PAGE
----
Gov. Brian Kemp proposed a 2021 budget of $3.15 billion in state general funds for the Department of Community Health. Although Gov. Kemp instructed agencies to reduce their budgets by 4 percent for amended fiscal year (AFY) 2020 and 6 percent for fiscal year (FY) 2021, Medicaid spending was excluded from the cuts because it is an enrollment-driven program. Therefore, the Department of Community Health was able to request an increase in their budget for Medicaid expenses. Overall the agency’s budget increased by $196.5 million from the 2020 fiscal year, mostly to offset a decrease in the federal matching rate for Medicaid and account for growth in Medicaid expenses.
The agency will receive $8 billion in federal funding in the 2021 fiscal year that begins July 1, 2020. The proposed state budget also allots a total of $650 million from a tobacco industry legal settlement, nursing home provider fees and hospital provider fees, a $30 million increase in those funds compared to the 2020 budget year. The budget includes another $3.74 billion from the State Health Benefit Plan, which manages health insurance coverage for state employees, retirees and their dependents.
By the Numbers
The majority of the agency’s budget is spent on Medicaid and PeachCare, Georgia’s name for the federal Children’s Health Insurance Program. These two programs provide more than 2 million Georgians with the ability to see a health care provider. Medicaid pays for critical health services including about three-quarters of all nursing home care and half of all births in the state.
The department’s budget also includes the State Health Benefit Plan, the Indigent Trust Fund, the Board of Dentistry, the Board of Pharmacy Boards, Health Care Access and Improvement, Healthcare Facility Regulation and administration.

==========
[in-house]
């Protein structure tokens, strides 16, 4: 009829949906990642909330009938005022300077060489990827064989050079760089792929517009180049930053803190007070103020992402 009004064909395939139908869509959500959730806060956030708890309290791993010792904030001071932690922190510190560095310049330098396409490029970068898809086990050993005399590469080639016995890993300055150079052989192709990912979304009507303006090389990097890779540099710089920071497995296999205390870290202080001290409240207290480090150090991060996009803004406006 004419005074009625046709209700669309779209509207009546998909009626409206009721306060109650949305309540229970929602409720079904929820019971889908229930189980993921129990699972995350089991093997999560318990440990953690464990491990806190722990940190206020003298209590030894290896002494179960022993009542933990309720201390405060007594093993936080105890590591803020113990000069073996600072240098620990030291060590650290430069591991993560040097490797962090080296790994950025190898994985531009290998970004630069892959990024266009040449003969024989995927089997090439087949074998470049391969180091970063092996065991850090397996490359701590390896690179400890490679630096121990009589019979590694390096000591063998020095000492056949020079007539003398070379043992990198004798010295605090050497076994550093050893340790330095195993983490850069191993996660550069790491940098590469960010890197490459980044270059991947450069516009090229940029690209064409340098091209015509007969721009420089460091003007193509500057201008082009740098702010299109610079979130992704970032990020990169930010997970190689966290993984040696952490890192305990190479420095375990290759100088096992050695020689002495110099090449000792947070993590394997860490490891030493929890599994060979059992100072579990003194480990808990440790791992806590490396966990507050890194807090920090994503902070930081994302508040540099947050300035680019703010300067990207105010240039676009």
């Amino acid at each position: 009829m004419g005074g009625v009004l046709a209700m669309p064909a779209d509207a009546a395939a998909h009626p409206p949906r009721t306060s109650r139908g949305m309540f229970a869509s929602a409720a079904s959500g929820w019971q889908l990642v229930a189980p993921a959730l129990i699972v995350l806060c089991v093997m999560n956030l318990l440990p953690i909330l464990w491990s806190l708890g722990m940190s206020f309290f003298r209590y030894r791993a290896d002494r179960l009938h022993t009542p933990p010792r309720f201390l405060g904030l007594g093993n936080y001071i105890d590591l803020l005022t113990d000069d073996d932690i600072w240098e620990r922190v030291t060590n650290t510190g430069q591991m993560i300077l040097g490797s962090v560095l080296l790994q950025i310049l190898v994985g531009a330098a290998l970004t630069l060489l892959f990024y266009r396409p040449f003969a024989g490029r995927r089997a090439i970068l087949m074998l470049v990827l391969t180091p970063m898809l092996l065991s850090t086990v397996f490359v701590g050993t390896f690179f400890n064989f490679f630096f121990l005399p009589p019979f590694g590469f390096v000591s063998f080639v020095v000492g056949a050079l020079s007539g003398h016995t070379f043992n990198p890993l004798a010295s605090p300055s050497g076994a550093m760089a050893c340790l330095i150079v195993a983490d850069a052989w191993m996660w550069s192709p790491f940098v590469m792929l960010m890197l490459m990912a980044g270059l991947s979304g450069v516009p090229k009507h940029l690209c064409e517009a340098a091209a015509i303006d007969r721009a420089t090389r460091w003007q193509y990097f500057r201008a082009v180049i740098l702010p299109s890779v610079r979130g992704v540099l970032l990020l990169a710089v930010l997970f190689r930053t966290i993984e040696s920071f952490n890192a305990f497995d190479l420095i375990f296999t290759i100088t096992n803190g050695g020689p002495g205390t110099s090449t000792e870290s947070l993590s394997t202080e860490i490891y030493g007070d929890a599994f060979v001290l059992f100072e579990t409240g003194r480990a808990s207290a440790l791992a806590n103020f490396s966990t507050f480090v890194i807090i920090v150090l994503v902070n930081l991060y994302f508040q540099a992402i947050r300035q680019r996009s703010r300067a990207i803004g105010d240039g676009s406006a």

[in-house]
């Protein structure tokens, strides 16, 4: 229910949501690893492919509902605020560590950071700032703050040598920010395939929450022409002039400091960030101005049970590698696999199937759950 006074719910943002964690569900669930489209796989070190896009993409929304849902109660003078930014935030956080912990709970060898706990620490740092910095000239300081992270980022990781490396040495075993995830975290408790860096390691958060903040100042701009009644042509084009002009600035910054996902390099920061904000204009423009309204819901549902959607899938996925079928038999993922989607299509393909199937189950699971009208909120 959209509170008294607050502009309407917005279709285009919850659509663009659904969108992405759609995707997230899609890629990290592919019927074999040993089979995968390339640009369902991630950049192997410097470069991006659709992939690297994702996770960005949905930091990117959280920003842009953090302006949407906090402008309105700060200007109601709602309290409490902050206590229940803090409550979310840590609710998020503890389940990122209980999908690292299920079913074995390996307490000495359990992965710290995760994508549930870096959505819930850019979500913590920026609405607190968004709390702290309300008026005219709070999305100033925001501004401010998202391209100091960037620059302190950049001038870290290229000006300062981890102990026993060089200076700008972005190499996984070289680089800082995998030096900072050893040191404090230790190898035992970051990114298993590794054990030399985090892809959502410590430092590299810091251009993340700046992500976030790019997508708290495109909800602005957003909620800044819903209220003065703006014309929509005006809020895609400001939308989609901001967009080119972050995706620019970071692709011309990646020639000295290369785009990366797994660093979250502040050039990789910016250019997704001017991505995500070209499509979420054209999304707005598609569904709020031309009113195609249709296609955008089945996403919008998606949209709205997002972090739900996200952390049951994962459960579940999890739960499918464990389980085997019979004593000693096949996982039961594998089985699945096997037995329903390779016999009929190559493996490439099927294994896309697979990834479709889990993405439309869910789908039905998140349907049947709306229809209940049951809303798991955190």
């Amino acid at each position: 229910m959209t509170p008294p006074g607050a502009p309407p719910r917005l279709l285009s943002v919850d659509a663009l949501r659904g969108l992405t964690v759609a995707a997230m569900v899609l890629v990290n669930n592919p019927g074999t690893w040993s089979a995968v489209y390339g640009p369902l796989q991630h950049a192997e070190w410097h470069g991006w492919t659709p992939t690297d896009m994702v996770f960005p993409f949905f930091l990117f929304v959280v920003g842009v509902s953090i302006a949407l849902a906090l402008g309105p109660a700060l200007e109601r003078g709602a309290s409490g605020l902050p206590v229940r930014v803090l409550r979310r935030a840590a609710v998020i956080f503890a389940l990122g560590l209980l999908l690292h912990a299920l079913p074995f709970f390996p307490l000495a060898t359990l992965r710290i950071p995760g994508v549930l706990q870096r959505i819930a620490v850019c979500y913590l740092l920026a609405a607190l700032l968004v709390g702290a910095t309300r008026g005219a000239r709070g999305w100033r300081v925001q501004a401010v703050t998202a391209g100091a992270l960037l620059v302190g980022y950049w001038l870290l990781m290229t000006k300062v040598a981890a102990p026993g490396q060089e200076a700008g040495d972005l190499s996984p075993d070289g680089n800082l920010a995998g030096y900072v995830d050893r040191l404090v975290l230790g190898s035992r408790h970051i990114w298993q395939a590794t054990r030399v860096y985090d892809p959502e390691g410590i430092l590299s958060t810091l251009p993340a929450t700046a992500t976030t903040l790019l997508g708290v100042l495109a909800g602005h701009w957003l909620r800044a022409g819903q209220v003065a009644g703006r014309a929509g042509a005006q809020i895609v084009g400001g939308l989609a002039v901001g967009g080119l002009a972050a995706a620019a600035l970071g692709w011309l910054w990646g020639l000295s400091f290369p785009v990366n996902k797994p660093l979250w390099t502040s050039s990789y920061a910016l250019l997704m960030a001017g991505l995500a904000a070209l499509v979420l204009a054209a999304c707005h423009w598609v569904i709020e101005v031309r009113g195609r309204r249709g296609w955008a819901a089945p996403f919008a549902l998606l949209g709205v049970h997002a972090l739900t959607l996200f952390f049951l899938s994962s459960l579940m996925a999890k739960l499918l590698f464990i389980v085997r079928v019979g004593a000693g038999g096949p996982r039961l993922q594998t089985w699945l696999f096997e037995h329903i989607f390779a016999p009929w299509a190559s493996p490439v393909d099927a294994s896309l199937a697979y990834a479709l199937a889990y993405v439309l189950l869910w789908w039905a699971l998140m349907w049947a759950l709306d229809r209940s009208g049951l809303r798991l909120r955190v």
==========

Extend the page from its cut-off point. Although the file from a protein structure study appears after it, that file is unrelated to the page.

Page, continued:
Amended FY 2020 Highlights
The AFY 2020 budget, which started on July 1, 2019 and ends June 30, 2020, proposes a total reduction of $12.7 million in state general funds. Highlights include:
- A $23 million increase to fund the state match for federal disproportionate share hospital payments for private hospitals. Non-profit and public hospitals can use intergovernmental transfers from their hospital authorities to provide the matching funds, but private hospitals do not have this option, so the state provides the match for private hospitals.
- A $38.5 million reduction to reflect lower-than-expected baseline expense growth for Medicaid and PeachCare. Projected Medicaid growth spending for the elderly, blind and people with disabilities increased by $65.3 million and decreased for low-income Medicaid enrollees by $109.6 million. PeachCare growth spending increased by $5.7 million.
- A $2.5 million reduction from transferring funds to the Department of Human Services to administer the Right from the Start Medical Assistance Group, which is a group of eligibility specialists focused on enrolling pregnant women and children in Medicaid.
- Language included in the budget to reflect a name change from the Georgia Board for Physician Workforce to the Georgia Board of Health Care Workforce, as directed in Senate Bill 207 that passed in 2019. A total reduction of $3.3 million is proposed for the Georgia Board of Health Care Workforce, including:
- $1.2 million in cuts to the Morehouse School of Medicine operating grant and a $961,000 reduction to Mercer School of Medicine grant.
- A $630,000 reduction in funding for programs to support rural health care providers, including a reduction in loan repayment awards.
- $150,000 in cuts intended to fund one medical director position with the Georgia Composite Medical Board.
FY 2021 Budget Highlights
Ninety-five percent of state funds and 93 percent of federal funds in the proposed 2021 department budget are allocated to Medicaid and PeachCare. The governor’s proposed 2021 budget includes adjustments for projected baseline expenditure growth, higher Medicare-related costs and an increase to offset a decline in the federal matching rate.
Changes to Medicaid and PeachCare
- $76.4 million to offset the decrease of the Federal Medical Assistance Percentage (FMAP), or the share of Medicaid and PeachCare the federal government agrees to pay each year.
- For the Medicaid program, the federal matching rate decreased from 67.30 percent to 67.03 percent for the 2021 fiscal year. This percentage adjusts each year based on a formula that considers each state’s average per capita income compared to the national average. The formula assumes that states with higher per capita incomes can contribute more state funds. Because Georgia’s average income went up, the federal match declined slightly and the state must increase funds. Under this new rate, Georgia will receive $2.03 in federal money for each $1 the state spends.